Tour 3 "Sumptuous Show" - Canberra Times

Sumptuous show

July 3, 2013

Jennifer Gall

Review: Confessions Of A Romantic Selby, Friends Tour 3 Monday, July 1, 2013 Fairfax Theatre.

Above the National Gallery of Australia, the frosty night air polished the stars to their finest winter sparkle - a fitting backdrop for Grieg's Andante con moto in C minor for Piano Trio, performed by Vesa-Matti Leppanen on violin, Timo-Veikko Valve on cello and Kathy Selby on piano. The three musicians have clearly enjoyed their rehearsal time together and have developed a warm rapport, reflected in the clear communication and precise balance of their performance on Monday night. The opening chords of Grieg's Trio, played in impeccable unison by the strings, set the tone for the evening.


Valve is well known to audiences from his appearances with the Australian Chamber Orchestra. Fellow Finn, Leppanen, is concertmaster of the New Zealand Symphony Orchestra.


Mendelssohn's Piano Trio No. 2 in C Minor, Op. 66 opened with a provocative, sinuous melody, supported by the urgent piano accompaniment, building anticipation and leading into the calmer second subject before the return of the earlier devilish motif. This is the strongest movement in a slightly peculiar work. There is a sense that Mendelssohn swept the floor after ripping up a month's worth of compositions and reassembled the fragments into a new piece - the whole is credible in terms of construction and key structure, but there is something oddly fragmentary and borrowed about it. This is accentuated in the final allegro appassionato, when the old 100th ducks in and out of the luscious string passages and piano line, which is alternately melancholy and triumphant.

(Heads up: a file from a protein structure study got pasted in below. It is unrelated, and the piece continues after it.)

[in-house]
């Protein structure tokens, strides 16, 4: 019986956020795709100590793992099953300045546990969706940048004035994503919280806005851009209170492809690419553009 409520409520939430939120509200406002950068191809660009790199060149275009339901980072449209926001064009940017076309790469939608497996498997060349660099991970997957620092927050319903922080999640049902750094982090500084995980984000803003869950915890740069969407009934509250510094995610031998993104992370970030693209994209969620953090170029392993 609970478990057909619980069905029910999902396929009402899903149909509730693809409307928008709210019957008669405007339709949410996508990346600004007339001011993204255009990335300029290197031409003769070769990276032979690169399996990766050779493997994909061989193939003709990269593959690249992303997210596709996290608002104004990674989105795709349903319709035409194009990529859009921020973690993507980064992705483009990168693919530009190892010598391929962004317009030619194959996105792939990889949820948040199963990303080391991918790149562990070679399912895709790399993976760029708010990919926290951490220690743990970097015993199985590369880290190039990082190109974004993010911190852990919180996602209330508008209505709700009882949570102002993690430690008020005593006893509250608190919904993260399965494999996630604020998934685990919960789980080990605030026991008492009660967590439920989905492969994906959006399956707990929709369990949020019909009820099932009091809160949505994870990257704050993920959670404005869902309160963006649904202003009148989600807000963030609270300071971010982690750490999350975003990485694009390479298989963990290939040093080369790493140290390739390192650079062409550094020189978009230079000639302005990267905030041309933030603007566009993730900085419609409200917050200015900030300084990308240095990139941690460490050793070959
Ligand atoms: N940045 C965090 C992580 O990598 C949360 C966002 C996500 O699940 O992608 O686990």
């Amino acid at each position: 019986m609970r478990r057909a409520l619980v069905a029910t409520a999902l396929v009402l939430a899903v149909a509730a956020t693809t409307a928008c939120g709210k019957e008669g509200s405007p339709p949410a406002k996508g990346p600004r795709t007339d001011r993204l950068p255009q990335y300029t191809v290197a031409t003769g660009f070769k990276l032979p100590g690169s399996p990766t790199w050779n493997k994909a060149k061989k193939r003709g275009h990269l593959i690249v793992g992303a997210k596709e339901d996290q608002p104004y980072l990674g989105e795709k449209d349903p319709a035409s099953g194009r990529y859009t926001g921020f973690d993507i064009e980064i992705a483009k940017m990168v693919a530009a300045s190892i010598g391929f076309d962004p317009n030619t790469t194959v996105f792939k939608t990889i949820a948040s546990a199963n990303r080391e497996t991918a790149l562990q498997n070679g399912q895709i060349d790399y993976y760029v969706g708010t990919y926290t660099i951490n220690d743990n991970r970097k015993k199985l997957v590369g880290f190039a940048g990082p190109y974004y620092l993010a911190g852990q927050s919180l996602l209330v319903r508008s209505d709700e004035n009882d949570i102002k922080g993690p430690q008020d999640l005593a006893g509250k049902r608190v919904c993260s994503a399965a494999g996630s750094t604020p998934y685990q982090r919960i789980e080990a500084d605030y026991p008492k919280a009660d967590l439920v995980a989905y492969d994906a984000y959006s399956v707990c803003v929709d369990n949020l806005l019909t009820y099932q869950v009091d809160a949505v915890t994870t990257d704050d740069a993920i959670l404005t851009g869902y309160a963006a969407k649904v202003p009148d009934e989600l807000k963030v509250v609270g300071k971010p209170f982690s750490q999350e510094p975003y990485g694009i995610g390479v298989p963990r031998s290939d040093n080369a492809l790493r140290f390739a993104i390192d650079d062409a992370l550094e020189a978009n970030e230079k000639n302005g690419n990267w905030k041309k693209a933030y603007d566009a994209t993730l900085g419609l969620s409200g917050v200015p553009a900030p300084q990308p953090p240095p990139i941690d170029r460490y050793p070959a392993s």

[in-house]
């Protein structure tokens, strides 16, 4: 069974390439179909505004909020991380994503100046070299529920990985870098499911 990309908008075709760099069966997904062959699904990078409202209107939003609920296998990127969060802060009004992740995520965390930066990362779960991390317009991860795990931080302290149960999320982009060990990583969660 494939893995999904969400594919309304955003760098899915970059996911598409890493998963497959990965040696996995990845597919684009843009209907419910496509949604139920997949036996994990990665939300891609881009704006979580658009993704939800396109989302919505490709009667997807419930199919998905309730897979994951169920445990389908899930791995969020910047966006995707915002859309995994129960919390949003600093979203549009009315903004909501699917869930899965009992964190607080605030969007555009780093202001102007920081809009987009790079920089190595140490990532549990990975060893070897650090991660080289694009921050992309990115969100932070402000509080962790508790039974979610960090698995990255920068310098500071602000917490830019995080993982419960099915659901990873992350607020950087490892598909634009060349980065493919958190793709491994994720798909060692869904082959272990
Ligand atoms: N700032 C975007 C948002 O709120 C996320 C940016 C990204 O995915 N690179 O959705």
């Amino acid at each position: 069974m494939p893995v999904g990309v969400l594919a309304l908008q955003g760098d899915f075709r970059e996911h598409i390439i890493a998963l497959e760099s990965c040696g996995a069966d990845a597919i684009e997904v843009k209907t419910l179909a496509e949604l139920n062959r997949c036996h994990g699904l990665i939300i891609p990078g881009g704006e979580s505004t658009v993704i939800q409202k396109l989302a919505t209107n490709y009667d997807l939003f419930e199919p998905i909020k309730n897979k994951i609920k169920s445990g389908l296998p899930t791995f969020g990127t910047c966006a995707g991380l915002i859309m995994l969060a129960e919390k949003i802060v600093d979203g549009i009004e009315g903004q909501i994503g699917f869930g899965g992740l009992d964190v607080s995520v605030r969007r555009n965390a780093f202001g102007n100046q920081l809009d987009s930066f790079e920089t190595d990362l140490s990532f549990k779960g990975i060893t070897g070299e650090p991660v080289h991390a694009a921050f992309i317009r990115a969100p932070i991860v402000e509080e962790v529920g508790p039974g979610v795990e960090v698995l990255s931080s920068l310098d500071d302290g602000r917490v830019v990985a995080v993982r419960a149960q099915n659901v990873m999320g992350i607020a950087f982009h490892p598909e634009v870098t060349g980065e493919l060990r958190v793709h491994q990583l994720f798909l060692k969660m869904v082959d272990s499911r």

Brahms, the great designer, did not disappoint in this performance of the Piano Trio in B major, Op. 8 - the grounded piano pedal point in the opening phrases warding off sentimentality from the sweet melody as it passed between the instruments. It is such clever, nuanced writing, with a more tightly organised architecture of ideas than Mendelssohn's Opus 66. Leppanen's violin soared in the scherzo and trio; the ensemble executing a splendid finale with perfectly timed chords. The Adagio Non Troppo was truly lovely, from the perfectly emphasised lean on the sustained cello note at the end of the opening phrase, throughout the lush harmonies kept free of schmaltz. The piano line remained fresh and crisp, the pedal used sparingly. Stepping sequences built drama in the finale, Allegro Molto Agitato, and here the writing is suggestive, in passages, of turgid film music of a much later date.

Selby and Friends' Confessions of a Romantic is a concert that offers the audience a heady marriage of passion, precision and nostalgia.

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